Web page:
Researchers Discover Way To Slow Down Brain’s Aging Process

Researchers may have discovered a way to slow down the brain’s process of aging, which could have implications for people who will develop Alzheimer’s and dementia.

The results were unexpected. The researchers accidentally found that ultrasounds or sound wave therapy could have slowed the aging process in laboratory mice.

Dr. Robert Hatch from the University of Queensland located in Australia was the researcher who said they found the technique slowed the normal reduction of cells in the hippocampus, the brain’s memory center.

Dr. Hatch is now hoping that this technique could be a routine procedure for people, comparing it to getting your car tuned up. He hopes that if this procedure is effective the routine procedure could then prevent diseases like Alzheimer’s and dementia that come with the aging process.

The researchers were continuing research that they did last year that showed ultrasounds could reverse the damage of Alzheimer’s disease in mice. The results came as a surprise to the scientists.

The current research was done to make sure that the ultrasound treatment would not damage a healthy brain. They found out that not only did the ultrasound not damage the brain, but also that the ultrasound could slow down the aging process in the brain.

The paper was published October 11, 2016 in the online journal PLOS One. The lead author was Dr. Hatch. The paper was titled “Scanning Ultrasound (SUS) Causes No Changes to Neuronal Excitability and Prevents Age-Related Reductions in Hippocampal CA1 Dendritic Structure in Wild-Type Mice.”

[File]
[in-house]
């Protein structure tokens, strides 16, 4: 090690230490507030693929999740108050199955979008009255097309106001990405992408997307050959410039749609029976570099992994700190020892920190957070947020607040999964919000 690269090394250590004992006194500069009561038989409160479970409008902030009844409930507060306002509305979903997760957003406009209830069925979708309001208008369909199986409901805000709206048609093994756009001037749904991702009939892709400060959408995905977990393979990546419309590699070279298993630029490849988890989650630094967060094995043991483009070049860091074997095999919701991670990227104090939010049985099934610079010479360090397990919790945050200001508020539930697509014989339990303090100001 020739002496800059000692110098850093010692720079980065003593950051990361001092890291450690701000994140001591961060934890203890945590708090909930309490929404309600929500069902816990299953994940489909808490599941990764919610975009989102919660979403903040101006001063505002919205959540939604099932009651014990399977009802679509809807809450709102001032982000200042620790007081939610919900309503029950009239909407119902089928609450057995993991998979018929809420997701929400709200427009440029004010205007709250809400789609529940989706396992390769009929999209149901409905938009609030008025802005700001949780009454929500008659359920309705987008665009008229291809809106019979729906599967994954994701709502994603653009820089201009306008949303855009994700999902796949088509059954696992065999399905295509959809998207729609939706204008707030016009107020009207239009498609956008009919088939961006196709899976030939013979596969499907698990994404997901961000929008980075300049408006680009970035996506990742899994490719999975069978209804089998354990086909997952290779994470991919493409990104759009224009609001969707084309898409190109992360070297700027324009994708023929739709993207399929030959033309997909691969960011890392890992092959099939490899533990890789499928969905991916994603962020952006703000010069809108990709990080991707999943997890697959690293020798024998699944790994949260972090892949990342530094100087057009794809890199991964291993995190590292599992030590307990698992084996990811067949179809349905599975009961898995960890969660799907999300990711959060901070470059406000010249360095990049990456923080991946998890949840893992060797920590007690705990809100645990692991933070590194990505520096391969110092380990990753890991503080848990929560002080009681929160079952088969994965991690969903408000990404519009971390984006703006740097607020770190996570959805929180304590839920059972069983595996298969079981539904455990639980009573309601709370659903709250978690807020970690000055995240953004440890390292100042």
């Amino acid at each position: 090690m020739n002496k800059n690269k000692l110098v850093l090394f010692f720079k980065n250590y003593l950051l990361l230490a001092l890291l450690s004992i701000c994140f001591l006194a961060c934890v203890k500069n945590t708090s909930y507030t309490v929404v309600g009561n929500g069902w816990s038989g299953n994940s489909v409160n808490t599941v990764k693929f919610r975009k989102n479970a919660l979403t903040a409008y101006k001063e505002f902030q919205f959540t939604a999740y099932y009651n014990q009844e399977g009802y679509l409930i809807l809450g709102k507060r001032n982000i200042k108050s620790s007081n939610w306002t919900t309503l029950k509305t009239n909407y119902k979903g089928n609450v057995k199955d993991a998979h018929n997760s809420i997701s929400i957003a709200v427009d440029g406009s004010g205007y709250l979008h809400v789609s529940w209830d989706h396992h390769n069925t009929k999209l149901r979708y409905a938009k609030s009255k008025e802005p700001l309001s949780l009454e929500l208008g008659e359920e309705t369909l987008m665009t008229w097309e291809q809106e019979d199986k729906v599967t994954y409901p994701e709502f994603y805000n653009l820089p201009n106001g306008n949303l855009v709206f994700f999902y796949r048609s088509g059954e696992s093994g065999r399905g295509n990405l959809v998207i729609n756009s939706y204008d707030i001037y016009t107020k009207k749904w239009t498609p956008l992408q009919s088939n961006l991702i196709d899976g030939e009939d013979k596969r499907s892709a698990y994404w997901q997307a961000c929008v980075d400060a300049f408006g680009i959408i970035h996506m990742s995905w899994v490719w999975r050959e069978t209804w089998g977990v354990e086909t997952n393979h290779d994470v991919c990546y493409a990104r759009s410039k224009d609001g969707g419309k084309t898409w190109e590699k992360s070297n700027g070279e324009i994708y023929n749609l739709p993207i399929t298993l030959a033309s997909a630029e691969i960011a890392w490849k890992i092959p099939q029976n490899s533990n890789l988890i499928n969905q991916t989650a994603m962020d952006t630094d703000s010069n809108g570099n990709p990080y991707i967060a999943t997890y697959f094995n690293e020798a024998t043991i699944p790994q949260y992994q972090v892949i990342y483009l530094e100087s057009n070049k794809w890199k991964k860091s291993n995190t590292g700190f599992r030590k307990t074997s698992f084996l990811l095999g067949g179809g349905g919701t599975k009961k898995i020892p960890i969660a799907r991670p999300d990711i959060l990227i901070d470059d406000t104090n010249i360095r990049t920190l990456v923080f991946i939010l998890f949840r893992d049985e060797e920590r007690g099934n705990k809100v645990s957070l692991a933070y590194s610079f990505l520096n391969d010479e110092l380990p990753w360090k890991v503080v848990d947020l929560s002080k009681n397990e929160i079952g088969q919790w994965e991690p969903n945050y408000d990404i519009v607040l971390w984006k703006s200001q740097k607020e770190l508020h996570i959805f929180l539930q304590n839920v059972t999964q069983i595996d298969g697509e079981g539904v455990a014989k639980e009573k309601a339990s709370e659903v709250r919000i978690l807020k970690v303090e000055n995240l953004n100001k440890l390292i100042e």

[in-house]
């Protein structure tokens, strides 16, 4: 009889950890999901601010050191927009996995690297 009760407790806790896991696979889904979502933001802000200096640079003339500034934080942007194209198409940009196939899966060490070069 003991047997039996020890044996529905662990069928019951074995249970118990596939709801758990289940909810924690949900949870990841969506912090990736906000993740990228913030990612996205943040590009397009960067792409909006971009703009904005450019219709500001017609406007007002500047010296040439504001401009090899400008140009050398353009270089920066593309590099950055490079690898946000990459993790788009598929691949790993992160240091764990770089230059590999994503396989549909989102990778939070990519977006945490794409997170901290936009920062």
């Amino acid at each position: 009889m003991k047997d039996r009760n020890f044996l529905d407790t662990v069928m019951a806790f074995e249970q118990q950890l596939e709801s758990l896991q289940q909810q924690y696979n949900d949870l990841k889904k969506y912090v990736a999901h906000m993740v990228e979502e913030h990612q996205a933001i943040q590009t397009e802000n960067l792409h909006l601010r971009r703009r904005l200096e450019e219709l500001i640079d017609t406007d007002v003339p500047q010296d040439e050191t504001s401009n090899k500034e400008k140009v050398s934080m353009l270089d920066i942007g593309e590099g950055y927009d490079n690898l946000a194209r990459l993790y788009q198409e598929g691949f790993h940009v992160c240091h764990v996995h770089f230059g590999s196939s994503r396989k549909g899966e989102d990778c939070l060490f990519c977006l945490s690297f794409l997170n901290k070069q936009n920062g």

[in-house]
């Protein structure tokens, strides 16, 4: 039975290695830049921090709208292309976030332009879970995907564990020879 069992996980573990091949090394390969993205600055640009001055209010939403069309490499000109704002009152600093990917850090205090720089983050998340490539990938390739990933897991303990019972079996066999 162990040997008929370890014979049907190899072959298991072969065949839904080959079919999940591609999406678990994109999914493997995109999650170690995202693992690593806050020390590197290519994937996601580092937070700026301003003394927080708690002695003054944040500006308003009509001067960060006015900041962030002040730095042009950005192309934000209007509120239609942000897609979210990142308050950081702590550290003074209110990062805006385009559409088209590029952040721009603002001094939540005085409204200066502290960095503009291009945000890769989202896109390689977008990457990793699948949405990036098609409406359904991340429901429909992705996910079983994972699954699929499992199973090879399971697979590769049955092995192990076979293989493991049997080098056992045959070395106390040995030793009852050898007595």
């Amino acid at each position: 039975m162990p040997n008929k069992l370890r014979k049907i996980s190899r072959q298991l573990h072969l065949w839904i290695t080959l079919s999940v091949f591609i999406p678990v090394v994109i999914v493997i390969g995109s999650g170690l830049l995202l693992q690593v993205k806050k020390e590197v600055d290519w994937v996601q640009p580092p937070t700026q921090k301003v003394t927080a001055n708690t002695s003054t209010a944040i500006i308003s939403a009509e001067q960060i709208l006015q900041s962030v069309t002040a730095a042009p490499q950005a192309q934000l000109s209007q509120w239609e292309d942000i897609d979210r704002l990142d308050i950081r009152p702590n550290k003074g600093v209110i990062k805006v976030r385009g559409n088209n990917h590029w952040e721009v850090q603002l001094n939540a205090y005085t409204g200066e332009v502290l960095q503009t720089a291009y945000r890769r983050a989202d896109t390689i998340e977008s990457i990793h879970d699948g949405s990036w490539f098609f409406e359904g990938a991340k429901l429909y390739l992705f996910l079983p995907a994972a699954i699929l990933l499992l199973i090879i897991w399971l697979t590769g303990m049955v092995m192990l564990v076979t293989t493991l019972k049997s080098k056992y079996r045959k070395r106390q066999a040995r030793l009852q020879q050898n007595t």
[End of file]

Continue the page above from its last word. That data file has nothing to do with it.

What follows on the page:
The paper said, “Collectively, these data suggest that ultrasound can be employed to prevent an age-associated loss of dendritic structure without impairing neuronal excitability.”

They are now investigating whether or not their findings could help stop the brain from deteriorating in learning and memory in aging humans.

Dr. Hatch believed that the ultrasound treatment worked by activating certain cells that behaved like immune cells in the brain. When these cells are activated, it temporarily opens the blood-brain barrier and helps clear out toxic protein clumps in the brain. The ultrasound treatment is actually helping to maintain the brain in a more healthy state.

When the researchers understand how a healthy brain changes, they might be able to better understand what to do when something goes wrong. They envision once research is done and they get the treatment approved, that they will be able to bring people in for routine ultrasound treatments. It would be like getting a tune up on your car. It would hopefully preserve the brain cells before patients develop Alzheimer’s or dementia.


Gordon Johnson

Attorney Gordon Johnson is one of the nations leading brain injury advocates. He is Past-Chair of the TBILG, a national group of more than 150 brain injury advocates. He has spoken at numerous brain injury seminars and is the author of some of the most read brain injury web pages on the internet.

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